Anna couldn’t contain anger, “I can understand Miller’s part in this charade, but it’s hard to believe that Brennen would betray Ben and Beth knowing the trauma they have experienced.”
Sam said, “If he embezzled money from Jessica’s trust fund, hiding his actions would take precedence over his friendship with them.”
Anna shook her head. “I don’t buy embezzlement. Ben has kept an eye on the trust funds for years, so it’s unlikely that there are fund irregularities.”
“If not embezzlement, what’s his motive?”
“Beats me. James has been like a protective uncle to Ben and Beth. He’s given both of them free advice on several occasions, and he and his wife frequently get together with the Summerfields during the holidays.”
Sam began pacing again. “A reputable attorney would never do something unethical without a compelling reason. Some of the facts have to be missing. I refuse to believe that his objection to you is personal. For one thing, he’s never met you. For another, lawyers normally don’t make a decision until they have heard both sides of a case.”
“I have no way of knowing whether he’s honest or corrupt, but if keeping me out of Ben and Beth’s lives is his idea of being protective, he doesn’t know the meaning of the word. There’s another loose end that keeps nagging at me. If Miller was following me before Mark and I made the trip to Virginia, how did Brennen know where to find me? How long has he known my whereabouts?”
“Mark caught that too. As for Brennen’s behavior, the people we care about sometimes disappoint us. Ben is disappointed, but he’s also livid. Unless Brennen can come up with a plausible explanation for his actions, a lifelong friendship is going to be destroyed.
“Ben set up an appointment to see the lawyer at one o’clock tomorrow. Mark asked that I sit in on the meeting. At first, Ben wouldn’t agree, but then he recognized the value of having a security minded person accompany him. He agreed to meet me at the Asheville airport at seven tomorrow morning.”
“Anna asked, “Will you be flying to Clinton on a commercial flight?”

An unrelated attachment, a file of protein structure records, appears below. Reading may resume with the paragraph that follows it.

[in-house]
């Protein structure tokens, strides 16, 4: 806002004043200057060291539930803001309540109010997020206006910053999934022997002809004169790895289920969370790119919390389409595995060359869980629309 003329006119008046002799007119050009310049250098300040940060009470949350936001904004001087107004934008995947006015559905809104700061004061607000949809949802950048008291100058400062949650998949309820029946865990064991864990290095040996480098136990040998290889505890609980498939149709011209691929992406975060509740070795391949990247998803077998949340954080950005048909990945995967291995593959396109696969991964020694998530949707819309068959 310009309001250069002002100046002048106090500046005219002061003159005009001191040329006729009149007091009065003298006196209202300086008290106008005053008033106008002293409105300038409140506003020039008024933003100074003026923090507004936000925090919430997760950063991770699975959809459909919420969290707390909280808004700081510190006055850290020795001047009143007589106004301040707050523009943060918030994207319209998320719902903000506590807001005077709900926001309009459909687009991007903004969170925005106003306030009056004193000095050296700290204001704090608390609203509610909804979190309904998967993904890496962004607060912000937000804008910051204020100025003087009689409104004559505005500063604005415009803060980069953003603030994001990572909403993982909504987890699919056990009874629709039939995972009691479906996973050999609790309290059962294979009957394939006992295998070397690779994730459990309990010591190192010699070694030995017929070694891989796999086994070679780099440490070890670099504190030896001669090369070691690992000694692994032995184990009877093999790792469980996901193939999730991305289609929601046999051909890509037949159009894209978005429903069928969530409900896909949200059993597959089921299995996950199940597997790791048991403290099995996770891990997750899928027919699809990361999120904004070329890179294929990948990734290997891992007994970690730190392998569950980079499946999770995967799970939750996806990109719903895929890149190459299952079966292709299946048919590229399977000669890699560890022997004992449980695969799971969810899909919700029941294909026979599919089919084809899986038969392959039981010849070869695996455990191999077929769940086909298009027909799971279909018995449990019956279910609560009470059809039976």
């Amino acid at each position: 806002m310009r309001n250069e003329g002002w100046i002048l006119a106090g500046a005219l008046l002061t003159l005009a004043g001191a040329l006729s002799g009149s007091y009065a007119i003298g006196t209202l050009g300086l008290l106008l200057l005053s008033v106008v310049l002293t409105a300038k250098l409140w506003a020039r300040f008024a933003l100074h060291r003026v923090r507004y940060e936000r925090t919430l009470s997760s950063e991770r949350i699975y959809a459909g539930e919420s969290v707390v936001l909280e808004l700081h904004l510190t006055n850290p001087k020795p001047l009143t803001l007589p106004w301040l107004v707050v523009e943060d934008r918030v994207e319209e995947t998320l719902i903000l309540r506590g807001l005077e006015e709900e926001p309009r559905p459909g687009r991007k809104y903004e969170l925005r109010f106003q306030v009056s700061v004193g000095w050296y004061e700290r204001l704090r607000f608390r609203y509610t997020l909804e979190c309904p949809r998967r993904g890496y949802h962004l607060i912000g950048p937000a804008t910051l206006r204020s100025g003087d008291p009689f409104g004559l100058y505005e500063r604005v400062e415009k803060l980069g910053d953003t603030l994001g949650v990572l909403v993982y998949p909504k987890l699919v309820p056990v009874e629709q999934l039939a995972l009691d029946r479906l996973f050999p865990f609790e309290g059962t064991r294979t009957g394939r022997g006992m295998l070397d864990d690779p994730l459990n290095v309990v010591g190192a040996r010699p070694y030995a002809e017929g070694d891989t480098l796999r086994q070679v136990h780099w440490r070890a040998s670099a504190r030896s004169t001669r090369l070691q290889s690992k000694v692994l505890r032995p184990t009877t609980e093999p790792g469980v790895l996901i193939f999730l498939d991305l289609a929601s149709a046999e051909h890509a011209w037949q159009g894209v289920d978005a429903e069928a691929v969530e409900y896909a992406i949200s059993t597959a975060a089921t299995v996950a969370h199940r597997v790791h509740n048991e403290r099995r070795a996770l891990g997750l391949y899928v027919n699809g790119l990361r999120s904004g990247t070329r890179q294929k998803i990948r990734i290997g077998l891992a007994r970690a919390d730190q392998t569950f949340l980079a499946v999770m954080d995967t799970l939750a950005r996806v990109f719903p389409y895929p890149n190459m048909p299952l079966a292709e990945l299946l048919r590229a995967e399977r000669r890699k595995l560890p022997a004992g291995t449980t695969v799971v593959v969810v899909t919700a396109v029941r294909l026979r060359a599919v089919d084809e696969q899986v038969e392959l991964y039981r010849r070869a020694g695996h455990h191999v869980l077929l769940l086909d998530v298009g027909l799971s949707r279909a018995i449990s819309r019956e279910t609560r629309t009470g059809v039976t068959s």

“No. Ben will be piloting one of Mark’s charter planes.”
Anna’s dad broke his silence. “Don’t be surprised if it’s a wasted trip. My guess is that Brennen is trying to cover up some kind of illegal activity. If so, he’ll likely plead the fifth when questioned. You’ll probably have to do some digging to find out his motive.”
“That was my assumption.” Sam said. “Ben doesn’t agree. He thinks that he can convince Brennen to come clean. Anyway, it’s worth a try.”
Anna frowned. “I hope that you don’t plan to confront the lawyer without police back-up. If the man is willing to risk his stellar reputation, he must be desperate. He might even be dangerous if he’s cornered.”
“Ben contacted Officer Rick Stanton, a detective with the Clinton police department. He and his partner were part of the team that investigated the Summerfield murders, and Stanton has never given up hope that the murderer would be caught and prosecuted. Over the years, he’s make it his mission to track down every lead that has come across his desk.
“Ben checks in with him a couple of times a year, so they have established a good relationship. Stanton has agreed to talk to Ben and me before we confront Brennen. Between the three of us, we should be able to come up with a workable plan. Brennen is not the violent type, so we don’t actually expect trouble.”
Anna had been closely watching her dad’s expressive face, so she wasn’t surprised when he voiced concern about Sam’s departure. “I don’t like the idea of Anna being here at the farm without some kind of protection.”
“Relax. Rusty won’t be released until Ben reports back to the Raleigh police.”
Anna's face lit up. “Good, then there's no reason why I should continue to hang out at the farm. I'm needed at the Foundation.”
“They'll manage. Until Officer Connelly gives a go ahead, we can't guarantee your safety. Consider the extra vacation days an early Christmas gift.”